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It’s time for tax relief for Utah families

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Senate President Stuart Adams, R-Layton, center top, leads a special session of the Utah Legislature in the Senate chambers to deal with myriad COVID-19 budget changes at the Capitol in Salt Lake City on Thursday, June 18, 2020.

Steve Griffin, Deseret News

The Utah Legislature has done an outstanding job of adjusting quickly to the COVID-19 pandemic, its resulting economic turmoil and reduced tax revenues. Their decisive action in cutting budgets and ratcheting back spending in a series of special sessions over the last few months has set Utah on sound footing while avoiding tax hikes. Utah is in an enviable position compared to many other states who face extremely severe budget shortfalls. We applaud the quick action of the Legislature and the foresight of legislators who, for years, have taken steps to ensure Utah remains strong, even in tough times. 

However, there is one more thing the Legislature and the governor need to do. Utah’s families have seen economic devastation including job losses, layoffs, furloughs, wage cuts and closures of the businesses that employ them. Working families are also having to juggle children at home due to sudden school closures. Utahns also face increasing local property taxes to cities, counties and school districts.

The time has come to provide state-level tax relief to the families of Utah. Utah families benefited from federal income tax cuts as a result of the 2017 federal tax reform package. However, these same families saw much higher state income taxes because the dependent exemption was lost in the federal tax reform. These higher taxes on Utah families created an unintended windfall to the state that still has not been returned to taxpayers. Idaho and Arizona, our neighboring states that also have a very high ratio of children per family, immediately cut taxes and returned this windfall to families. Utah’s legislature has been silent on this issue for three consecutive years now.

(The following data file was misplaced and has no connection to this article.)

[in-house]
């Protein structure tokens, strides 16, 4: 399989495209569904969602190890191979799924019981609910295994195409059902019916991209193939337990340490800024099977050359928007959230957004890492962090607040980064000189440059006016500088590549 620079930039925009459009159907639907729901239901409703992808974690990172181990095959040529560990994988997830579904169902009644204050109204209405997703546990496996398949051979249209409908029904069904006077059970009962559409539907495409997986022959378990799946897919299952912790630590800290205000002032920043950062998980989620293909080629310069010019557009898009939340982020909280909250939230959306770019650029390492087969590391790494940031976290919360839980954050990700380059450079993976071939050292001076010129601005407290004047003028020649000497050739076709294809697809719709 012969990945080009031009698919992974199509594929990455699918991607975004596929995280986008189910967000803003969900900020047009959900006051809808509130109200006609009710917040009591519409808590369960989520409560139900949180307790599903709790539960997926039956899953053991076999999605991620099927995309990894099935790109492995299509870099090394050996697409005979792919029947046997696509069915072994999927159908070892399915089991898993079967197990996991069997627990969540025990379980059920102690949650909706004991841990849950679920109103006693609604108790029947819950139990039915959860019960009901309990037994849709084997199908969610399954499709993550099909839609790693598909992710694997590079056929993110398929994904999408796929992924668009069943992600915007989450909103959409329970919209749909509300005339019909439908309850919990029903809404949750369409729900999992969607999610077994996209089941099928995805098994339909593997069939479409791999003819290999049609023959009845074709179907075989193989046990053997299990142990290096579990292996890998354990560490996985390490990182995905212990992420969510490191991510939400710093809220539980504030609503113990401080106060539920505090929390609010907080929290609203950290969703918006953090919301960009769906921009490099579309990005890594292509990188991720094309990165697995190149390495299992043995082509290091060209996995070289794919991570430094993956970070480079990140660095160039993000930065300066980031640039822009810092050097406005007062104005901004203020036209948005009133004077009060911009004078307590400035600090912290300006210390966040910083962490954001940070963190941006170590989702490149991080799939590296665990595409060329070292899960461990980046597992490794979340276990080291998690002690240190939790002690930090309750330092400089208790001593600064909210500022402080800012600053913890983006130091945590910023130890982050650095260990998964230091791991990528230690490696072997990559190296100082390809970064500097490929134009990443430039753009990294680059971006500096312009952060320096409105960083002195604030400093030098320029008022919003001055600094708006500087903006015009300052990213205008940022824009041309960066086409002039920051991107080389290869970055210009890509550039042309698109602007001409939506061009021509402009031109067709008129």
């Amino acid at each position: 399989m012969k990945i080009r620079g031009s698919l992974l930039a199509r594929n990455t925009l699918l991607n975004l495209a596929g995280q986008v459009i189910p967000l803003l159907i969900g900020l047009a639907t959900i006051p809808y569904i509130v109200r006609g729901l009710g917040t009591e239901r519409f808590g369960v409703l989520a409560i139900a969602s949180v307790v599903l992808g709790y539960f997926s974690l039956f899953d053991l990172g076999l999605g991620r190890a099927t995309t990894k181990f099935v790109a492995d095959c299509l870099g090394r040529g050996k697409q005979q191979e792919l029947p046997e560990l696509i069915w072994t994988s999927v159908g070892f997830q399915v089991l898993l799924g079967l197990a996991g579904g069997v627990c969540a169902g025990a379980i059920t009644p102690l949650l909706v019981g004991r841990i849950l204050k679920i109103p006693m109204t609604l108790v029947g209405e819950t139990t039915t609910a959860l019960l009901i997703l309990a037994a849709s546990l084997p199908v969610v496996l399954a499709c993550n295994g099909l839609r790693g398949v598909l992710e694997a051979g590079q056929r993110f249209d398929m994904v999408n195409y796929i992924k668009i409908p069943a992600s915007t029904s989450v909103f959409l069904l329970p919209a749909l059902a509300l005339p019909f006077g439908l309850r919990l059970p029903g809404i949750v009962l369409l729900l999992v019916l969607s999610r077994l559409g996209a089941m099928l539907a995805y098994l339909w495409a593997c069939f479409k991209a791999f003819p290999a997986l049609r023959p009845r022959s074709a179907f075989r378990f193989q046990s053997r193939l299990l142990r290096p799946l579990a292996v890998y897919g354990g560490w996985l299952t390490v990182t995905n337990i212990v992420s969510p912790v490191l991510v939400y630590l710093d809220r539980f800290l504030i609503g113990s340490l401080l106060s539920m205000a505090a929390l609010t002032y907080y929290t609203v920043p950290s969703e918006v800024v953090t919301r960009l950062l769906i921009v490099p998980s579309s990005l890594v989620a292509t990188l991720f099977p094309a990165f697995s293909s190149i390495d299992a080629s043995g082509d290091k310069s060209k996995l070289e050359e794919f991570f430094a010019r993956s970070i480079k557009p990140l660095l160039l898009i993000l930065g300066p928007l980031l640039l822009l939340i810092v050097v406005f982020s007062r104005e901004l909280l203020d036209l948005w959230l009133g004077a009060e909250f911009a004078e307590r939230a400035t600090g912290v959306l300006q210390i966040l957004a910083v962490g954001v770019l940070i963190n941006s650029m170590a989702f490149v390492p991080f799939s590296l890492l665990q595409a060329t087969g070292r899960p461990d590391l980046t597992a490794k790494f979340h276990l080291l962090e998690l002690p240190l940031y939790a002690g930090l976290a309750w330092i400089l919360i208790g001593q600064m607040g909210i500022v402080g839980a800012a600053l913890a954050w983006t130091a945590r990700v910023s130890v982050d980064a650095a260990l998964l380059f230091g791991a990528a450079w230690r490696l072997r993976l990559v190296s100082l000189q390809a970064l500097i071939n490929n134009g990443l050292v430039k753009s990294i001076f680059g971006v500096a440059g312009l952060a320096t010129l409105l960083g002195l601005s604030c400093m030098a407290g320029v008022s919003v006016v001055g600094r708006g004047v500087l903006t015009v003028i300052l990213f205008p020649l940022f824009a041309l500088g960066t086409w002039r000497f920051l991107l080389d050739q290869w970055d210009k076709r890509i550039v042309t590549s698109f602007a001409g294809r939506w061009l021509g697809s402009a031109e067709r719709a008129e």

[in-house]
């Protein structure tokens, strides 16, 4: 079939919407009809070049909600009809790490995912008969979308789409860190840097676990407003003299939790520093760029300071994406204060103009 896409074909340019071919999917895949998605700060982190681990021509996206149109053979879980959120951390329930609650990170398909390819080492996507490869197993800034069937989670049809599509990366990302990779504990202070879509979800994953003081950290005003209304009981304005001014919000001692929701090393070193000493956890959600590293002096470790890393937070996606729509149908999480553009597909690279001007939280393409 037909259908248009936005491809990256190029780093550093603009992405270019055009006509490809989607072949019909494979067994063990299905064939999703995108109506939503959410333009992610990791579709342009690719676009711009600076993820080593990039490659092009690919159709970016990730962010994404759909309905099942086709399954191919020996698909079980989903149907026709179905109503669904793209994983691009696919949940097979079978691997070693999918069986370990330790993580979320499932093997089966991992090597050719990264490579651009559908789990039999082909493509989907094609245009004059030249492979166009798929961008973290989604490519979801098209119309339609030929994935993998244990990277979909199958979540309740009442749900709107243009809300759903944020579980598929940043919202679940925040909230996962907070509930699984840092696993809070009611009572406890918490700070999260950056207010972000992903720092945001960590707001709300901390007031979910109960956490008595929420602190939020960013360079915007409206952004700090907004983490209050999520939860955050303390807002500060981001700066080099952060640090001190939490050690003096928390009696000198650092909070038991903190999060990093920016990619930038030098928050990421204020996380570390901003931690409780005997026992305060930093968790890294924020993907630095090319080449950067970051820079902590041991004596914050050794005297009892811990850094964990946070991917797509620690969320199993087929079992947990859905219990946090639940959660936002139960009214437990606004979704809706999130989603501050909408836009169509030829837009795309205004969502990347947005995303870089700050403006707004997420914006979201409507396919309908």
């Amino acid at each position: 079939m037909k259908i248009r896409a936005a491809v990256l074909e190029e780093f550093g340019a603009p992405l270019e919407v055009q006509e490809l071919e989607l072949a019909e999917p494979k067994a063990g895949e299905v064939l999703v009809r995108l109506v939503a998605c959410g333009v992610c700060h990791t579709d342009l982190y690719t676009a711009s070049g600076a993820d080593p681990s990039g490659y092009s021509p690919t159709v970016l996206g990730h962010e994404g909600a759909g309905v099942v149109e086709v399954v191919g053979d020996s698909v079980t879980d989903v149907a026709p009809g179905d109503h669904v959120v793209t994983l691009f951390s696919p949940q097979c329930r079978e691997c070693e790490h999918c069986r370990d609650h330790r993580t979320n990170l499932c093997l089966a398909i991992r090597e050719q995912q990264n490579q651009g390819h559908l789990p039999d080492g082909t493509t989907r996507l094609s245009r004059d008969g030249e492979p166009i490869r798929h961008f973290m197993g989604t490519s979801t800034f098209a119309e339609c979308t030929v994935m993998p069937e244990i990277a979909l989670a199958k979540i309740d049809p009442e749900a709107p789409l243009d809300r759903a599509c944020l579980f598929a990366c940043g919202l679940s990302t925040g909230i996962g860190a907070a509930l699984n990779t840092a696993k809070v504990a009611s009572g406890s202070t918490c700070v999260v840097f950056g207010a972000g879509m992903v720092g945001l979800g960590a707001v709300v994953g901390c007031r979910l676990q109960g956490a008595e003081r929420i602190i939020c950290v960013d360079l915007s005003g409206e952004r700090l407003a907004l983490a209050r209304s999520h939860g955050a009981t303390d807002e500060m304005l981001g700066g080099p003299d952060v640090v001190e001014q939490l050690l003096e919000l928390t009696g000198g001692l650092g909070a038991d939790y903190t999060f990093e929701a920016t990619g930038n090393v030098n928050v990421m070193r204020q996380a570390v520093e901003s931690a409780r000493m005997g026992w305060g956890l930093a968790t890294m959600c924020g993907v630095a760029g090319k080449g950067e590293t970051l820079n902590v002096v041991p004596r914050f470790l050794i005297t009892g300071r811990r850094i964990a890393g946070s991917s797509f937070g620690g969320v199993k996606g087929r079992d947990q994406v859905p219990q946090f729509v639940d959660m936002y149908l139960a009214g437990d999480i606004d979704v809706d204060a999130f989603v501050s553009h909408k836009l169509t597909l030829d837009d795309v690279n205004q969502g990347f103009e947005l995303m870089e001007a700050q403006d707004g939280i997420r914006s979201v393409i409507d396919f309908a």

A recent updated revenue report from Utah State Tax Commission, the Governor’s Office of Management and Budget, and the Office of the Legislative Fiscal Analyst shows that restoring the dependent exemption is entirely possible without requiring budget cuts. The Legislature recently updated its revenue forecasts in June, and they are already proving too pessimistic. The recent fiscal year end is currently showing an income tax surplus over the recently revised forecast of about $49 million. 

In addition, sales tax revenue has actually continued to increase in spite of the pandemic due to Utah collecting sales tax from online purchases in 2019 and beyond. So, while certain sectors of the economy like tourism and hotels have been eviscerated, internet retail sales and food sales have been rapidly increasing. That is even before other revenue items get posted with final fiscal year-end accounting. The overall General Fund/Education Fund surplus is expected to rise to well over $100 million by the end of the year. 

That is approaching the needed amount to restore the dependent exemption and that revenue should be returned to Utah families during this critical time. The Legislature attempted to do it with the tax reform bill in 2019. It was a tax cut that was part of the more than $600 million in tax cuts included in the bill. Unfortunately, the bill never went into effect. Another push to restore the exemption was made in 2020 with the Taxpayers Association’s support, but didn’t make it across the finish line. 

Under the COVID-19 response, government hasn’t missed a beat and businesses are receiving help. We say now it’s time for Utah families. They deserve the same consideration that Idaho and Arizona families have already received.

Rusty Cannon is the vice president of the Utah Taxpayers Association.